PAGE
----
When the Etruscans first populated the fertile countryside of Tuscany, Lazio and Campania, they arrived with horses.
As plains-dwellers, Etruscan tribes were dependent on horses. The remains of horse skeletons recovered from ancient settlements confirm their position as elite animals used in racing, warfare, and leisure.
Farther south on the peninsula, Spartan and Aegean colonies also prospered with herds of horses. These colonies became centres of Hellenic culture and served as cultural mixing pots for exchanging horsemanship ideas between Italian people like the Romans, and Samites.
In the now-famous treatises of Xenophon, writers of Greek horsemanship lay the foundations for cavalry training and horse breeding throughout Italy and the ancient world, and when those ideas spread to the Ancient Romans who conquered the entire Italian peninsula (including Magna Grecian areas), the horses and ideals that they acquired during their campaigns were mixed with local horses left over by Greeks tribes. This combination provided them with larger, stronger mounts to conquer lands further afield.
As a result of trade, warfare, and colonization Italian bred horses spread all over Empire, and many of these are the ancestors of popular breeds you know today.
Read on to discover the ancient equine ancestry of seven little-known breeds still living in Italy today.
In Europe, formal studbooks and registries are a relatively recent development. In the past, horses were classified according to their geographical location and suitability for a specific riding style. Modern Italy has around 30 registered breeds, all with ancient bloodlines, some dating back to ancient Rome and Greece.
It is said that Salernitano horses are the ancestors of Ancient Greek horses that were bred for chariot racing thousands of years ago on the fertile Sele River plains.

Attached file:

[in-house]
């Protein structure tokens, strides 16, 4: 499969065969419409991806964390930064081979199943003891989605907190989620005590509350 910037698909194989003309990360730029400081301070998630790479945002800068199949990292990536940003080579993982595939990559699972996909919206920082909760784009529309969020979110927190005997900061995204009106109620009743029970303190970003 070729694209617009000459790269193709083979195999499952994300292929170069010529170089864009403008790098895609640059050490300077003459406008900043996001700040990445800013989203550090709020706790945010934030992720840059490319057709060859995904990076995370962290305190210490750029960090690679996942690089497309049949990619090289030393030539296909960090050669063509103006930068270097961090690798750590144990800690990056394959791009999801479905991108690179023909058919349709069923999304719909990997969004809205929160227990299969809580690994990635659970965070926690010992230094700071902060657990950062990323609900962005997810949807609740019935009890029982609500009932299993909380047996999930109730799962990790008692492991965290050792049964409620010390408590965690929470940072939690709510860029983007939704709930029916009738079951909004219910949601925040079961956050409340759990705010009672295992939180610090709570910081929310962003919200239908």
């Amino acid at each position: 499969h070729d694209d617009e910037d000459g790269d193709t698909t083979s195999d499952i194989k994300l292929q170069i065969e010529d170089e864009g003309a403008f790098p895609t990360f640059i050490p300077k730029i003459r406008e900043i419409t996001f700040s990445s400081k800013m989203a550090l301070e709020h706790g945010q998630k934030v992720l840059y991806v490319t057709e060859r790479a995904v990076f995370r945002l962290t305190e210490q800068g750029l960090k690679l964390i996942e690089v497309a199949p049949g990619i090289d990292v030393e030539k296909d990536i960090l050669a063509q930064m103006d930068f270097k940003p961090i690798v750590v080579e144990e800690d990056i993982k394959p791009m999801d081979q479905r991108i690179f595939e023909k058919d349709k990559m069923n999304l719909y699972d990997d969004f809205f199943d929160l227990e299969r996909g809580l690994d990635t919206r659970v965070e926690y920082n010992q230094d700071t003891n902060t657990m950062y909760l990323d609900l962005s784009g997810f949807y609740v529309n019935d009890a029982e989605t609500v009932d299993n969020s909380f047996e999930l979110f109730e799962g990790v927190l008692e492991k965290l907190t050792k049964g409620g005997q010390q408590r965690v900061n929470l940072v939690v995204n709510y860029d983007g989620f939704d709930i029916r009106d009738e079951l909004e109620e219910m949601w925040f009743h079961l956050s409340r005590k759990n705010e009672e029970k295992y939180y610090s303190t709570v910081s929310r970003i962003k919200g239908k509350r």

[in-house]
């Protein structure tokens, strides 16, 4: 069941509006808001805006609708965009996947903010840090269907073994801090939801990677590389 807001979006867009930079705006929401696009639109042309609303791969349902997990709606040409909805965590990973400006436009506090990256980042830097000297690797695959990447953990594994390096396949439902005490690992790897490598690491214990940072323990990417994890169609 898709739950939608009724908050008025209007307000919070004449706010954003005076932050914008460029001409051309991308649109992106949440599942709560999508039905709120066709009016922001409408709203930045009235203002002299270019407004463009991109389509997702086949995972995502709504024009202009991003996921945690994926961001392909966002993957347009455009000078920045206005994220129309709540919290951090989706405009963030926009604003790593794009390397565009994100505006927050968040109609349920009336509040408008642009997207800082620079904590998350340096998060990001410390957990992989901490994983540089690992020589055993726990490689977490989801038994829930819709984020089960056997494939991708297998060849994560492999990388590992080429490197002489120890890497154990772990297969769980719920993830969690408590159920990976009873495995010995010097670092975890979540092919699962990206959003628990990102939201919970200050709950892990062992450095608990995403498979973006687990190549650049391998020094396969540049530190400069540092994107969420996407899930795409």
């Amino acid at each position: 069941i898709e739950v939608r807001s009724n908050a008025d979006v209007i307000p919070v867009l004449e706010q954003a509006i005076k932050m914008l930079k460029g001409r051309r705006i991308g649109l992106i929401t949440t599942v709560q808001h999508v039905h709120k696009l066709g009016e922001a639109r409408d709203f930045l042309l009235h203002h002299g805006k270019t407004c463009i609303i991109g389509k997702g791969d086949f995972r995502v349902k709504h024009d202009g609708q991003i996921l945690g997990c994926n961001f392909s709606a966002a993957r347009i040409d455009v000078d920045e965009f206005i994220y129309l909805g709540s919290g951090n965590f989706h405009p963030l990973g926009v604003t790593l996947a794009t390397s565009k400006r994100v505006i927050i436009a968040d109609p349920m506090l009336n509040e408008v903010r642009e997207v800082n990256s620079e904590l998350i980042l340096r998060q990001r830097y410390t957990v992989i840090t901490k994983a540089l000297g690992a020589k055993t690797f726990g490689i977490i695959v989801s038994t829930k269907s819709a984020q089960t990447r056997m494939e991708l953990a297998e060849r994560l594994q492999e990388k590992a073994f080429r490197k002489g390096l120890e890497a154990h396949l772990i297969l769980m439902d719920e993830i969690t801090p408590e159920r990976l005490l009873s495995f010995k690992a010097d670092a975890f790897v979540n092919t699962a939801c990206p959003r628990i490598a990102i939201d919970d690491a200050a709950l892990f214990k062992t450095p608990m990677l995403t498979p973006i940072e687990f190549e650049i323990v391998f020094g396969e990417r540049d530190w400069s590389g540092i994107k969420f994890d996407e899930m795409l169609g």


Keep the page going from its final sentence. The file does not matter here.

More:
In the centuries that followed, Salernitano horses were crossed with Neapolitan, Andalusian, Norman, Thoroughbred, Turkish Berber, and Prussian bloodlines. Due to their powerful conformation, tough hooves, and high-stepping movement, these horses were popular for both riding and pulling carriages.
Today they are bred mainly for sport, and while suitable for most disciplines, they are most often seen in jumping events. In 1956, a Salernitano horse named Merano, ridden by Raimondo d’Inzeo, led the Italian team to victory at the World Showjumping Championships, and Posillipo assisted Raimondo in winning gold at the 1960 Summer Olympics.
The breed is characterized by an expressive head, large eyes, a well-proportioned body and strong limbs and hooves.
The Persano horse first appeared in the north of Cilento, near Salerno, Italy, during the reign of Charles III of Bourbon.
In the 1880s, the horses were known as the Reale Razza of Persano. For breeding, Charles sourced mares from stud farms around Italy and crossed them with four imported oriental stallions donated by Ottoman Ambassador Huseyin Efend. Later, Mecklenburg and Spanish bloodlines were added to increase size and movement.
Following the unification of Italy, the armed forces disbanded the stud and auctioned all the horses. In just a few weeks, a century of carefully cultivated breeding was lost.
Italian authorities realized their mistake soon after, and hunted down the lost horses across the country to make amends. They sourced seventy-eight horses and moved them to a state military facility where they were bred with Anglo and thoroughbred stallions for cavalry use.
Horses from the Persano breed served in both World Wars and were part of the famous regiment that rode against the Russian army in what is considered the last successful full-scale cavalry charge. Few horses survived the charge, and those that did, went down in history as war heroes.
One of the best-known Persano horses was a gelding named Pagora. Just 14.2hh in height, this brave-hearted little horse helped Italy win the silver team medal in the 1956 Stockholm Olympics with his rider Salvatore Oppes.
One of the last remaining herds of endangered Persano horses was auctioned off by the state and purchased by Count Alduino of Ventimiglia di Monteforte.
These horses now form a breeding herd at the Sito Reale of Carditello near Naples, a historic estate that also once belonged to Charles III.
During medieval times, Frederick of Swabia II bred horses on the Murge plateau of Puglia because the barren, rocky terrain was only suitable for the toughest horses.